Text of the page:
Taquile: Where manliness is based on knitting
n the tiny Peruvian island of Taquile, a man’s worth isn’t measured in his ability to hunt or fish, but in his ability to knit.
Alejandro Flores Huatta was born on the 1,300-person island, which is located on the Peruvian side of Lake Titicaca, a three-hour boat ride from the nearest city of Puno. The 67-year-old learned how to knit the iconic chullo (a tall, floppy Andean hat) as a child, with his older brother and grandfather teaching him by using the thorns of a cactus as knitting needles.
“Most of the people learn by looking, watching. Because I don’t have a father, my older brother [and grandfather] taught me to knit. So by watching, I learned little by little,” he said, speaking through a Quechua translator.
Taquile is famous for its textiles and clothing, and while women weave and tend to the sheep that provide the wool, men are the ones who exclusively produce the island’s knitted hats. The chullos are seen as culturally significant, playing a key role in the island’s social structure and allowing men to show their creativity while also displaying their marital status, dreams and aspirations – some men even use it to show their mood. It’s a tradition that islanders are working hard to preserve.
Taquilean boys are taught to knit from the age of five or six, with the skill passed down from one male to the next. The first chullo a boy knits is white, though he’ll later use sheep wool dyed with locally sourced plants and minerals, and the method is refined until he’s able to knit a hat that is tight and neat. It’s a painstakingly slow process – even the most experienced knitters on the island need the better part of a month to make a chullo due to the intricate patterns and specific iconography reflecting agricultural, seasonal and familial totems.
According to Alejandro, the sign of good partner is one who can make a pin-tight chullo – one knitted so well that it is able to hold water over large distances when turned upside down. Would-be fathers-in-law often test the chullos of their daughters’ potential husbands in this way. Alejandro proudly explained that his chullo could hold water for up to 30m without losing a single drop, and was impressive enough to attract his wife, Teodosia Marca Willy, 44 years ago.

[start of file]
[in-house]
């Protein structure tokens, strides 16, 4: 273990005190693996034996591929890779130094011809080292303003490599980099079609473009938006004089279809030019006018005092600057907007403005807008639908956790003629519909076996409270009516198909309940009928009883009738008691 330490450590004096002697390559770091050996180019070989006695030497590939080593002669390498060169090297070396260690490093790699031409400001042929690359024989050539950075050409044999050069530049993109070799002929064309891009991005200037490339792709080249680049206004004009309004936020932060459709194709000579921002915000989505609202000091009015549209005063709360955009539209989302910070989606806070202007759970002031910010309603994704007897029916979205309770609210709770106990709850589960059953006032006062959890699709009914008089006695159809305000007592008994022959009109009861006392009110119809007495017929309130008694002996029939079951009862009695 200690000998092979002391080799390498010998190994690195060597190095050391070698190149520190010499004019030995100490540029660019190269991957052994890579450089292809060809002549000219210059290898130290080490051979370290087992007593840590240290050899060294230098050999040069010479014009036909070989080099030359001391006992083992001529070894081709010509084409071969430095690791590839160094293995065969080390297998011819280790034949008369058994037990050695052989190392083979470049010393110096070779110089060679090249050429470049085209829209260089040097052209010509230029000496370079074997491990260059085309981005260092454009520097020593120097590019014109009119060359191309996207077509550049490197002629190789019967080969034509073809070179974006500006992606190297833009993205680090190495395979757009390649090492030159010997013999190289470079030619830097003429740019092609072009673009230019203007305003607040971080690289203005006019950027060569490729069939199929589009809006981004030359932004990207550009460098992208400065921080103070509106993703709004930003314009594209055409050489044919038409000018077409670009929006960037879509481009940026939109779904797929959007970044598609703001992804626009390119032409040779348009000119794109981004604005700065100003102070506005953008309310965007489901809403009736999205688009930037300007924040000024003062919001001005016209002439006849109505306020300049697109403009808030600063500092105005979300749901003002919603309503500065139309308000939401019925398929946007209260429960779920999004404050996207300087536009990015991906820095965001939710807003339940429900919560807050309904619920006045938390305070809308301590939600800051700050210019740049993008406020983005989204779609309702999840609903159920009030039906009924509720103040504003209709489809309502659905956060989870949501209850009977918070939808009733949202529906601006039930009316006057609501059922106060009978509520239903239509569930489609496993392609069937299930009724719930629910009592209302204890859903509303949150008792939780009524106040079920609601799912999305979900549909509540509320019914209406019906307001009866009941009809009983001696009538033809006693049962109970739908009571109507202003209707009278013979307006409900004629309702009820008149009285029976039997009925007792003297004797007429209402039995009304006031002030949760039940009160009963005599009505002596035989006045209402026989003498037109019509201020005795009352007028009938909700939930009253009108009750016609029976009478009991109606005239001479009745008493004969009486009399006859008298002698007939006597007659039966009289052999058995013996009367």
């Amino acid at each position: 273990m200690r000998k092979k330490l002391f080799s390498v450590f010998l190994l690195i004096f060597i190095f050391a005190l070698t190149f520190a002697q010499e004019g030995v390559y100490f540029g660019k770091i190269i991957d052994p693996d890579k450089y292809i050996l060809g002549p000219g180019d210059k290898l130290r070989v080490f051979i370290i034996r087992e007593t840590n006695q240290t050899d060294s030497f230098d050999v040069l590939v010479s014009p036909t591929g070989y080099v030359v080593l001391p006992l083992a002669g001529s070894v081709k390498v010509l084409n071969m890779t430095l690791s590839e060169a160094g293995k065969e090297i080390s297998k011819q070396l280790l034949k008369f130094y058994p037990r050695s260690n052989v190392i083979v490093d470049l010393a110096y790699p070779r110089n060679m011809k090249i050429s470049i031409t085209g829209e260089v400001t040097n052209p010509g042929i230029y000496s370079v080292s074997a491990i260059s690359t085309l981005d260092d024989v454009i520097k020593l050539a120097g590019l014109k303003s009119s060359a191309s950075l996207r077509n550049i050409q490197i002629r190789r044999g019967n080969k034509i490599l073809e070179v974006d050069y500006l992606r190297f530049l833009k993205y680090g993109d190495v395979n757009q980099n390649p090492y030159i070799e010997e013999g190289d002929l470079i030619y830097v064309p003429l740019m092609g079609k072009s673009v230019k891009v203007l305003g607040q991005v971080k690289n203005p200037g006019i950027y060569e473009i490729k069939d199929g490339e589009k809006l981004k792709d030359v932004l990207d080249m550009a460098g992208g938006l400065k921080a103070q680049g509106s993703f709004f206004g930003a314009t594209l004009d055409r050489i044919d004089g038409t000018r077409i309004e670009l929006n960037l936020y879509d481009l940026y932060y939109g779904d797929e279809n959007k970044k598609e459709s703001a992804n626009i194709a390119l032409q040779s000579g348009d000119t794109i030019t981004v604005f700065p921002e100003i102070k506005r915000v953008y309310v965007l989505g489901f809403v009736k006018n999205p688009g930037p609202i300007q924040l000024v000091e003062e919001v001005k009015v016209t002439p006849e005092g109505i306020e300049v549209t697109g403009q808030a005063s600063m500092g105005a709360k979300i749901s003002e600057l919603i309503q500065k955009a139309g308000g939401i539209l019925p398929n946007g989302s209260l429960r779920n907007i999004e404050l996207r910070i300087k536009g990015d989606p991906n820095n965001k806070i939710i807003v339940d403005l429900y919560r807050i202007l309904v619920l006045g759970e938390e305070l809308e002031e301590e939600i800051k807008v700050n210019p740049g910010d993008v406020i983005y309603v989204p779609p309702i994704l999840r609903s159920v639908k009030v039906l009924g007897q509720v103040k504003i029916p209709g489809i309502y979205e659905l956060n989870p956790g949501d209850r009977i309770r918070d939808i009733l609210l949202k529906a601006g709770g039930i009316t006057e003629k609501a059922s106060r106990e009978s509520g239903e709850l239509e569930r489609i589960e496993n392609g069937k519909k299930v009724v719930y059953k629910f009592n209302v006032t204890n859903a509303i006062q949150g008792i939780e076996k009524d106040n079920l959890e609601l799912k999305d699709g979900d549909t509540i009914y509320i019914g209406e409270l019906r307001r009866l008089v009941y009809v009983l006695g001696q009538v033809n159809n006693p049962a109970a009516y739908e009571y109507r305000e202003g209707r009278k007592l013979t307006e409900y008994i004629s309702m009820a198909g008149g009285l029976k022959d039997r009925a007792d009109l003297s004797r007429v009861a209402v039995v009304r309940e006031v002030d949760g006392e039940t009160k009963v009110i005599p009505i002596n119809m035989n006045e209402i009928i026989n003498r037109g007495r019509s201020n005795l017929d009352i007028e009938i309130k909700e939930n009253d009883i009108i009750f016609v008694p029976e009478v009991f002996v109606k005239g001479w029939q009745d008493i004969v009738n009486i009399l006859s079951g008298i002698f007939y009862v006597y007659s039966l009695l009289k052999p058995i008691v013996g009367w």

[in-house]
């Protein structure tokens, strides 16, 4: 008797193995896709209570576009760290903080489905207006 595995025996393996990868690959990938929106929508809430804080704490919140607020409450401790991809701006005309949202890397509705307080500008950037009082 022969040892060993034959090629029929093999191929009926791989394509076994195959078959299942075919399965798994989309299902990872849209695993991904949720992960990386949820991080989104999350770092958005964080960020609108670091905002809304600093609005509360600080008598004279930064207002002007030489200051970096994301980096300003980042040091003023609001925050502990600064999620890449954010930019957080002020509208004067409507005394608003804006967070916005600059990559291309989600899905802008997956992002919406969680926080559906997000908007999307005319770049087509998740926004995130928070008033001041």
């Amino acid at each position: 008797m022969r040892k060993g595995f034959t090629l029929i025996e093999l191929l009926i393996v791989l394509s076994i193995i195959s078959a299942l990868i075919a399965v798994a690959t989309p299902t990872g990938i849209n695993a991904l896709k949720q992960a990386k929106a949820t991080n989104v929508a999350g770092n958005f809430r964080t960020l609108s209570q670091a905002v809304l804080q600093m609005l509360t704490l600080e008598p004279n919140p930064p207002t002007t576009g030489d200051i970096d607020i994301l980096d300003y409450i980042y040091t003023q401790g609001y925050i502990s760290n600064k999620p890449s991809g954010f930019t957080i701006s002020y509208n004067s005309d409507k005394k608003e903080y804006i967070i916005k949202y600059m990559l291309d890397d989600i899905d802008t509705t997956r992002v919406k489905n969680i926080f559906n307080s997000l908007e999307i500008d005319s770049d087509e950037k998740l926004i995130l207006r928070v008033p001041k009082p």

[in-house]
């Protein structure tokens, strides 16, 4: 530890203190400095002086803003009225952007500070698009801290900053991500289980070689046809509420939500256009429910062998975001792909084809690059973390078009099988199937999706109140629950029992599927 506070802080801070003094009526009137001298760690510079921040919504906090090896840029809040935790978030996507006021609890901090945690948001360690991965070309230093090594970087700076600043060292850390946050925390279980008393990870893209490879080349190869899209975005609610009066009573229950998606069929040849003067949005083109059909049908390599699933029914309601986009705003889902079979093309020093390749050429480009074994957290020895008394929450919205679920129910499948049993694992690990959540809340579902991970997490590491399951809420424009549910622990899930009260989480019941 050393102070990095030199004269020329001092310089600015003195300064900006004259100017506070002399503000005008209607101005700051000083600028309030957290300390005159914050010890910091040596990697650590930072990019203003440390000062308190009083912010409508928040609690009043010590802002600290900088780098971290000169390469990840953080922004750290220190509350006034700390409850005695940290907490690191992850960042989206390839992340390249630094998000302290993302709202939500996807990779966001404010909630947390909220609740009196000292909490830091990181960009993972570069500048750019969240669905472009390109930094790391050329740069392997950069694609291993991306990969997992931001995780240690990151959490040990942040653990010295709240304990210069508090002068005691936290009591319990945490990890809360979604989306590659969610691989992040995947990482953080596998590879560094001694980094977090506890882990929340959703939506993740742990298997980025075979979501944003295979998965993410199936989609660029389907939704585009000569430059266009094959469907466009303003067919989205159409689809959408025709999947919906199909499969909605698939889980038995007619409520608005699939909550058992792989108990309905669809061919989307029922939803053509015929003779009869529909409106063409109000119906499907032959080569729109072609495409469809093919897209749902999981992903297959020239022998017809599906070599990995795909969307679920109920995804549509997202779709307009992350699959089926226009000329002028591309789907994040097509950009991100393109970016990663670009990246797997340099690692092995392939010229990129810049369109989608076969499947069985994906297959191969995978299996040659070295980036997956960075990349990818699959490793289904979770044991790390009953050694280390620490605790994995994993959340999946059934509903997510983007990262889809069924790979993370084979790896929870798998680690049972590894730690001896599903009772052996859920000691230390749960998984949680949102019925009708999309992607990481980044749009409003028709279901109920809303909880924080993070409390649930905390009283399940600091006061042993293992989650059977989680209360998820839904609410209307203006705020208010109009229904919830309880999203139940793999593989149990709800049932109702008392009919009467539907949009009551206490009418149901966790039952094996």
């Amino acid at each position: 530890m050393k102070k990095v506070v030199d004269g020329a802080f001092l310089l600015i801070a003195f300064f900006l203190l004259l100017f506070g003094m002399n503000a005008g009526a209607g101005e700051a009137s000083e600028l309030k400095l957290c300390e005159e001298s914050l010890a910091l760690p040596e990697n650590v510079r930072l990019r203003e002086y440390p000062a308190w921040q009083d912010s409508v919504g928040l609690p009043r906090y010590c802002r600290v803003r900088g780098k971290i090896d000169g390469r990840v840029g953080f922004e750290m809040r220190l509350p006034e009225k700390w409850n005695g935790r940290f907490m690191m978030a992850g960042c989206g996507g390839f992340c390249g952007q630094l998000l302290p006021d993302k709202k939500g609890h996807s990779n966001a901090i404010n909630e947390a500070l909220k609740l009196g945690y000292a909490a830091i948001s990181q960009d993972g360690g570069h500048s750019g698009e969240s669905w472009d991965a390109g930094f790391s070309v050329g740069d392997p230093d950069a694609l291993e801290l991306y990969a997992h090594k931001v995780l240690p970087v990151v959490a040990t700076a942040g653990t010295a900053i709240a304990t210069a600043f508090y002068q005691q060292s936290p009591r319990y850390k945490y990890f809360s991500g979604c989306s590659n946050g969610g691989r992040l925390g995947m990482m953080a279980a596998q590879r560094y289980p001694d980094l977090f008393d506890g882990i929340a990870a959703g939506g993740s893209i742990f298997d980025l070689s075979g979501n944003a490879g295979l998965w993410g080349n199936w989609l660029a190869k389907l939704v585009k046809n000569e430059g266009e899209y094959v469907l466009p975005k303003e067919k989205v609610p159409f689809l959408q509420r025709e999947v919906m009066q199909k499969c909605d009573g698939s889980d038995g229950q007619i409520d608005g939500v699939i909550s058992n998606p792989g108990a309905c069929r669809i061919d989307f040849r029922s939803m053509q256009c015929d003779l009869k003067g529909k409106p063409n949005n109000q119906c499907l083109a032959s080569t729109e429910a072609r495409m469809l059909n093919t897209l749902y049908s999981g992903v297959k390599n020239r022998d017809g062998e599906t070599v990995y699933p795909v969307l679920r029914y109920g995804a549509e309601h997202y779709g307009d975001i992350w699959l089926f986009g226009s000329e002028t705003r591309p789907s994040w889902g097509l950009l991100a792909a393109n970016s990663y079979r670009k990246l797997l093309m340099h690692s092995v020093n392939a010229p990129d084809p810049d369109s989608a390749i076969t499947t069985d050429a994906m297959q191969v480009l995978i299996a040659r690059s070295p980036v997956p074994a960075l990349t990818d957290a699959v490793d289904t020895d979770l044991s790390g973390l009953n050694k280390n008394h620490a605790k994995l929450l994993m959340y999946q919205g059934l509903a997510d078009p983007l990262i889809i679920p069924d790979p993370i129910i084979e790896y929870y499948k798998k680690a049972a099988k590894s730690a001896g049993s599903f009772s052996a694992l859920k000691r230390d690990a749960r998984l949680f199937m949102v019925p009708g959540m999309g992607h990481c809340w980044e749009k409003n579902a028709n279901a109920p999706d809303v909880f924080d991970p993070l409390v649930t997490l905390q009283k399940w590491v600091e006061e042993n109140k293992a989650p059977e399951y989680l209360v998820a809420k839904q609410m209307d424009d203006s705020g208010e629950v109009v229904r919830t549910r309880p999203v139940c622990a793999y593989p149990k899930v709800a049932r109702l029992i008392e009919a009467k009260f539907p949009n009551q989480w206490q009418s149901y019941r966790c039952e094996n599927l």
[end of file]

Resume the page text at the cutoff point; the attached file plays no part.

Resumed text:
“A man who knits a really good chullo, [only then] can he be called a man,” Alejandro said.
While the men knit, it’s the women who weave the colourful chumpis, the belt that is presented to their groom on their wedding day. The process is deeply personal, with a woman’s hair woven into the belt, on its inner layer. When a young man is single, the hair inside his chumpi belongs to his mother. Once he is married, the hair used belongs to his wife. The illustrations on the belts often mirror the chullos and are specific to each family and region of the island; the different communities of Taquile often feature in the form of a flower, the two-headed snake (an omen foreshadowing a death in the family) and the yellow careewa signifying it’s time to plant seeds.
The chumpis are often referred to as “calendar belts”, with 12 panels to represent the 12 months of the year. “Our iconography has been always the same. They are unique in the world. They come from our ancestors,” said Juan. “When [we] see [a] friend, we pay attention to his belt. Just by seeing his belt… we can know what plans he has. We can read just by watching the iconography and the colours.”